President Obama explains the NSA's secret surveillance program at an event in California, reassuring the public, "When it comes to telephone calls, nobody is listening to your telephone calls. That's not what this program's about."
President Obama defended what he called long-standing Internet and phone monitoring programs as valuable tools to fight terrorism, saying that congressional lawmakers have been repeatedly briefed on the program and that federal judges oversee the program “throughout.”
“Nobody is listening to your telephone calls,” Obama said. “That’s not what this program is about. As was indicated, what the intelligence community is doing is looking at the numbers and durations of calls. They’re not looking at names and they’re not looking at content, but sifting through this so-called meta data, they may identify potential leads with respect to people that might engage in terrorism.”
He said the programs have been subject to congressional and judicial review and approval.
“I think on balance we have established a process and a procedure that the American people should feel comfortable about,” Obama said.
The president’s remarks came one day after the revelation of two secret programs that allow government intelligence agencies to gather information on domestic phone and Internet usage by American citizens.
“I don’t welcome leaks, because there’s a reason why these programs are classified,” Obama said, regarding the unauthorized release of confidential documents such as the one that led to the initial Guardian report on the phone records program.
The president made the comments following a statement on the Affordable Care Act in San Jose, Calif. The president is scheduled to begin a two-day summit with Chinese President Xi Jinping in California later on Friday.
According to the Washington Post, Internet companies including Google and Facebook are denying involvement in National Security Agency programs, named PRISM and BLARNEY, which allow the government to look at archived data and information as it is being transmitted. NBC's Peter Alexander reports.
On Thursday, the United States’ top intelligence official declassified details of the top secret phone records program after it was revealed, while also blasting the leak.
Director of National Intelligence James Clapper took the step in a statement issued on Thursday night, after media reports revealed the programs that have been used to collect the phone records of Americans and monitor Internet use.
Referencing a report that first appeared in Britain’s Guardian newspaper, Clapper said that the “unauthorized disclosure of a top secret U.S. court document threatens potentially long-lasting and irreversible harm to our ability to identify and respond to the many threats facing our nation.”
Clapper said in the statement that he was declassifying some details of the Foreign Intelligence Surveillance Act to “provide a more thorough understanding of the program.”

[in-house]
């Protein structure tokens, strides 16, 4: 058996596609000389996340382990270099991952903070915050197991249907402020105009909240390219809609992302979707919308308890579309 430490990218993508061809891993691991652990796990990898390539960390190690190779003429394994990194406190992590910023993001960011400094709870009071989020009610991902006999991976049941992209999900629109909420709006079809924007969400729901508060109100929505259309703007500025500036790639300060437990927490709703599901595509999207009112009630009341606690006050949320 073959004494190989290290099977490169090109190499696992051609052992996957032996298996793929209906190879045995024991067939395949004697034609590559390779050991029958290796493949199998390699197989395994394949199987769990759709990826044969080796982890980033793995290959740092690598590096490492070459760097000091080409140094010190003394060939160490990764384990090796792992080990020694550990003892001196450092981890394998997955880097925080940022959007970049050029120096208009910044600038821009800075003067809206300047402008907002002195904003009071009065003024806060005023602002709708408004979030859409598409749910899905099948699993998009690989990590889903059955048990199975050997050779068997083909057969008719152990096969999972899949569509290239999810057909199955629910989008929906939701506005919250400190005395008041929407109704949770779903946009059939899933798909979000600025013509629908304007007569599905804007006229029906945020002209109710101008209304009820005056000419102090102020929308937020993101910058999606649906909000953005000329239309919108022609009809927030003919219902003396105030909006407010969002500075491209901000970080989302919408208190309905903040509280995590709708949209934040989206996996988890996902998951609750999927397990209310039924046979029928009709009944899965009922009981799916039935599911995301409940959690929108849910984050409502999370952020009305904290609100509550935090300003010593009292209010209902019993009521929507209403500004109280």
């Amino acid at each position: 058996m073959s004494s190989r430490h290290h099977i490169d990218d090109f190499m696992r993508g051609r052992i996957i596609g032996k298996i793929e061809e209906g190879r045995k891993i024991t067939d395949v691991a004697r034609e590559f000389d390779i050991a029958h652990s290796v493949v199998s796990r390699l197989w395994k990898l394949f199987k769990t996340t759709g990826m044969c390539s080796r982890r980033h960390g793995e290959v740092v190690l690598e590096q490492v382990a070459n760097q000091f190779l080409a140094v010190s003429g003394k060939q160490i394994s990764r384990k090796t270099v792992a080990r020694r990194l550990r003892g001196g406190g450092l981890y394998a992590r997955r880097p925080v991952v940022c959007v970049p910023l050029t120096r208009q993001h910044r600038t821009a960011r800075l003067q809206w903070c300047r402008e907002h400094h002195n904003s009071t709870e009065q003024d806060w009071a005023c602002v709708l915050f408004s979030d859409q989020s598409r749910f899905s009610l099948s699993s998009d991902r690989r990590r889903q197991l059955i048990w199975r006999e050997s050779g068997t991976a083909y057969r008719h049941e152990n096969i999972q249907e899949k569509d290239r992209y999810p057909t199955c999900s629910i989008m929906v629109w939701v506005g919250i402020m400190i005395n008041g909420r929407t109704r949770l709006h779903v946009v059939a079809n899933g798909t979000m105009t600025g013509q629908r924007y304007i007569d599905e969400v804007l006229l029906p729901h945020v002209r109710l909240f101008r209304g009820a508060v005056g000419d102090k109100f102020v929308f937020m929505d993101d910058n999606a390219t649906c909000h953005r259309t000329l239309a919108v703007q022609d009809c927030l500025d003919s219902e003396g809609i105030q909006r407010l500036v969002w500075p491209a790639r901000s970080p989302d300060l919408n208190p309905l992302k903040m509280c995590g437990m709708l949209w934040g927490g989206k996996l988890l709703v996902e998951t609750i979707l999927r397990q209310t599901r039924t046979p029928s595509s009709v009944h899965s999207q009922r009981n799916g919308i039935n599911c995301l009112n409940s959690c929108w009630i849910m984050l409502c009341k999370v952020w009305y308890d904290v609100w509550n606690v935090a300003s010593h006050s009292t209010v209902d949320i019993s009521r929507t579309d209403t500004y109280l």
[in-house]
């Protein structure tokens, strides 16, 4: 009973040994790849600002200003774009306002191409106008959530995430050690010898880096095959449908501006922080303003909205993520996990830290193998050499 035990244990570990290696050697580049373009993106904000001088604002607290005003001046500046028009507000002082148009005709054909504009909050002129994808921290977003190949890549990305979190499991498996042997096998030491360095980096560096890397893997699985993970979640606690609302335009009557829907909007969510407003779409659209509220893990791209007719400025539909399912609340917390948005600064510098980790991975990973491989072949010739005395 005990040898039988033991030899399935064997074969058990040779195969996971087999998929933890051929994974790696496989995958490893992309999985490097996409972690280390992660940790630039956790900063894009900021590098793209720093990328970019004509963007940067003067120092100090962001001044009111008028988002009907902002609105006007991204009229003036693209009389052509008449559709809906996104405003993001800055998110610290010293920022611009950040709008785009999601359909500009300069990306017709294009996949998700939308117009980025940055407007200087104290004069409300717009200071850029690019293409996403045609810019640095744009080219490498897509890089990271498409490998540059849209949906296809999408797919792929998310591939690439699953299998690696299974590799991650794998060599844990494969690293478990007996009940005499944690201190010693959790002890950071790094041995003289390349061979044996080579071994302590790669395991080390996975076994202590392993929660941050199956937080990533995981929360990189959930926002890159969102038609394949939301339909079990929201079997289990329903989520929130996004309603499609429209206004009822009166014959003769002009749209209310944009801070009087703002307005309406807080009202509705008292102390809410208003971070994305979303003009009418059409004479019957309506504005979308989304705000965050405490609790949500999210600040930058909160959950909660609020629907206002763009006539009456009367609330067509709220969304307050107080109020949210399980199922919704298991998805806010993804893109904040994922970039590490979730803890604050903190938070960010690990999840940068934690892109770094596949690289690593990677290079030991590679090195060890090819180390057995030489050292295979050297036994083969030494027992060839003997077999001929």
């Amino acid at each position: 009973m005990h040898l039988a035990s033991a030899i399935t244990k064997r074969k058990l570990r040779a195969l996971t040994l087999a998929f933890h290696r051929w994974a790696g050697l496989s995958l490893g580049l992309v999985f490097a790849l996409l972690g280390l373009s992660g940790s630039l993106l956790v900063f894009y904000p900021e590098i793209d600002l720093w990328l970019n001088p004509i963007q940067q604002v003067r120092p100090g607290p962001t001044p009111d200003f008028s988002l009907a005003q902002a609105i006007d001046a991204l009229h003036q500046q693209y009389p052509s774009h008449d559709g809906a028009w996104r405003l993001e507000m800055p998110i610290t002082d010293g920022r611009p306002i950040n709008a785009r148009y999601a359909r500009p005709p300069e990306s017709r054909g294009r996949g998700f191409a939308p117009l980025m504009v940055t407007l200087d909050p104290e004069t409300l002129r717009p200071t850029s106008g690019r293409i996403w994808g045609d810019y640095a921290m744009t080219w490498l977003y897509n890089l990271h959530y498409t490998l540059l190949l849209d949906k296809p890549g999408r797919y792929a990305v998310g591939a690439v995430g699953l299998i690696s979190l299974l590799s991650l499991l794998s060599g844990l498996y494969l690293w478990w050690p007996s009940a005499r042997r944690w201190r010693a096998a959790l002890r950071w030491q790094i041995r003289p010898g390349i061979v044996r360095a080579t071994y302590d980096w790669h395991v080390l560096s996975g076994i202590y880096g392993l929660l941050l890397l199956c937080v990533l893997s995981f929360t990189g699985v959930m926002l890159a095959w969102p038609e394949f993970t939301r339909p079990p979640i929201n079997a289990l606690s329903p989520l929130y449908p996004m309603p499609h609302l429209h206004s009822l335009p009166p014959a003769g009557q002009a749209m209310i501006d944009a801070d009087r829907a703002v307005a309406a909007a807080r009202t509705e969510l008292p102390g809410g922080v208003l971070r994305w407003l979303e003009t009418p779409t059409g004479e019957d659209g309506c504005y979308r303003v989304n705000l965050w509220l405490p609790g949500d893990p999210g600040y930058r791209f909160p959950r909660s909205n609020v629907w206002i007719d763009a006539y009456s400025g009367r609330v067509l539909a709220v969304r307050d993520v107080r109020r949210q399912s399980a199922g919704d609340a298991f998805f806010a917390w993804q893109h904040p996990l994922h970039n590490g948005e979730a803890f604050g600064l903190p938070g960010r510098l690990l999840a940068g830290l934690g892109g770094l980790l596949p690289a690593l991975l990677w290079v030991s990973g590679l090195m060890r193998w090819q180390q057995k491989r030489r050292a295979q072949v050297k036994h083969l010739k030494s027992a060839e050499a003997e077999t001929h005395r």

“Although this program has been properly classified, the leak of one order, without any context, has created a misleading impression of how it operates. Accordingly, we have determined to declassify certain limited information about this program,” Clapper said.
The program does not allow the government to surveil the contents of phone calls made by Americans, but what is referenced in the order published by the Guardian as “telephony metadata” includes the sending and receiving telephone numbers and the length of the call, according to Clapper.
“The collection is broad in scope because more narrow collection would limit our ability to screen for and identify terrorism-related communications,” Clapper said. “Acquiring this information allows us to make connections related to terrorist activities over time. The FISA court specifically approved this method of collection as lawful, subject to stringent restrictions.”
White House spokesman Josh Earnest said on Thursday that government powers under the Patriot Act are reviewed by a “robust legal regime.”
Clapper also said that members of Congress, some of whom reacted with indignation to media reports about the program on Thursday, had been “fully and repeatedly briefed” on the program described in the Guardian article. Similar statements about Congressmembers’ knowledge of the program were made by Sen. Dianne Feinstein, chair of the Senate Intelligence Committee, on Thursday.
“It began in 2009 – what appeared in the Guardian today, as I understand it, is simply a court reauthorization of a program. The court is required to look at it every three months,” Feinstein said.
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This story was originally published on Fri Jun 7, 2013 8:09 AM EDT